• Attention Young Riders (of all ages...)!

    At Hardwood Creek Farm in Hugo, MN, we work with young riders at all skill levels from beginning riders to riders training for regional and national competition. At our horse farm, you'll find a community of horse enthusiasts of every age. Our youth group offers riders a valuable opportunity to meet each other, work together on the Horsemastership Achievement Program (run by the American Morgan Horse Association), learn horse care, judging skills, and practice ridership skills with fun activities including barrel racing and horse soccer.

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Sheridan's Ride

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Morgan horses earned an illustrious reputation in the Civil War for strength, endurance, and steady nerves under fire. The most famous Morgan of all was General Sheridan's black charger Rienzi. Standing over seventeen hands in height, Rienzi was powerfully built, with a deep chest, strong shoulders, a broad forehead, a clear eye and of great intelligence.

In his prime he was one of the strongest horses Sheridan ever knew, very active, and one of the fastest walkers in the Federal army. Sheridan, who oversaw Union operations in northern Virginia, received a message that Confederate troops were about to overrun a Union position some twenty miles away in Winchester. He immediately mounted Rienzi and left with a small group of officers. Rienzi's rapid pace soon left Sheridan's entourage behind, but the sight of Sheridan singlehandedly brandishing his sword atop his magnificent Morgan gave new courage to the fleeing Union soldiers who, under Sheridan's command, turned back and routed the astonished Confedrate troops. On account of this exploit, Rienzi was nicknamed 'Winchester' and he was celebrated in paintings and the following poem by Thomas Buchanan Read. Rienzi lived to the ripe age of 19 and after he died his remains were preserved for display at the Smithsonian museum.

Sheridan’s Ride

Up from the South, at break of day,
Bringing to Winchester fresh dismay,
The affrighted air with a shudder bore,
Like a herald in haste to the chieftain’s door,
The terrible grumble, and rumble, and roar,
Telling the battle was on once more,
And Sheridan twenty miles away.

And wider still those billows of war
Thundered along the horizon’s bar;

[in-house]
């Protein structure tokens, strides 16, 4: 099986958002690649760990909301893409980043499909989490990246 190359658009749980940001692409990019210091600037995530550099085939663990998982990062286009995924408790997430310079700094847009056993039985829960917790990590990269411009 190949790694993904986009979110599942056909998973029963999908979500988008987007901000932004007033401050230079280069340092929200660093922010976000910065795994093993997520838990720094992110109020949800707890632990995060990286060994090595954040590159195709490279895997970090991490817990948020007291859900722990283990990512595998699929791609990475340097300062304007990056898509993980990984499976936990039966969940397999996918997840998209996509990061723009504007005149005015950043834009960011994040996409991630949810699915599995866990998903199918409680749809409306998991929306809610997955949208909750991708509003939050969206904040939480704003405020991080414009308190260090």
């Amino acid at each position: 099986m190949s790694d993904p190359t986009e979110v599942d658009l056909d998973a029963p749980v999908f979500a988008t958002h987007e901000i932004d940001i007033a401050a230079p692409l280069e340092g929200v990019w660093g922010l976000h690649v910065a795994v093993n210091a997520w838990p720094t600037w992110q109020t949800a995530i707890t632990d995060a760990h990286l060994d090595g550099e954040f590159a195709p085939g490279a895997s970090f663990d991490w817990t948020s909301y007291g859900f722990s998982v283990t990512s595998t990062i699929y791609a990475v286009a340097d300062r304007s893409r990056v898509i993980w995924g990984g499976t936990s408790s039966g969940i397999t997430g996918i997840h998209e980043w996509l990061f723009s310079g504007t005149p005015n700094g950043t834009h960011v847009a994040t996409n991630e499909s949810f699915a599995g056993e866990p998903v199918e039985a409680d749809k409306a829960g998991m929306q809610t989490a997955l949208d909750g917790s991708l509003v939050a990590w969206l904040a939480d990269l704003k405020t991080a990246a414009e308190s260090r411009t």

And louder yet into Winchester rolled
The roar of that red sea uncontrolled,
Making the blood of the listener cold,
As he thought of the stake in that fiery fray,
With Sheridan twenty miles away.

But there is a road from Winchester town,
A good, broad highway leading down:
And there, through the flush of the morning light,
A steed as black as the steeds of night
Was seen to pass, as with eagle flight;
As if he knew the terrible need,
He stretched away with his utmost speed.
Hills rose and fell, but his heart was gay,
With Sheridan fifteen miles away.

Still sprang from those swift hoofs, thundering south,
The dust like smoke from the cannon’s mouth,
Or the trail of a comet, sweeping faster and faster,
Foreboding to traitors the doom of disaster.
The heart of the steed and the heart of the master
Were beating like prisoners assaulting their walls,
Impatient to be where the battle-field calls;
Every nerve of the charger was strained to full play,
With Sheridan only ten miles away.

Under his spurning feet, the road
Like an arrowy Alpine river flowed,
And the landscape sped away behind
Like an ocean flying before the wind;
And the steed, like a barque fed with furnace ire,
Swept on, with his wild eye full of fire;
But, lo! he is nearing his heart’s desire;
He is snuffing the smoke of the roaring fray,
With Sheridan only five miles away.

The first that the general saw were the groups
Of stragglers, and then the retreating troops;
What was to be done? what to do?—a glance told him both.
Then striking his spurs with a terrible oath,
He dashed down the line, ’mid a storm of huzzas,
And the wave of retreat checked its course there, because
The sight of the master compelled it to pause.
With foam and with dust the black charger was gray;
By the flash of his eye, and his red nostril’s play,
He seemed to the whole great army to say:
“I have brought you Sheridan all the way
From Winchester down to save the day.”

Hurrah! hurrah for Sheridan!
Hurrah! hurrah for horse and man!
And when their statues are placed on high
Under the dome of the Union sky,
The American soldier’s Temple of Fame,
There, with the glorious general’s name,
Be it said, in letters both bold and bright:
“Here is the steed that saved the day
By carrying Sheridan into the fight,
From Winchester – twenty miles away!”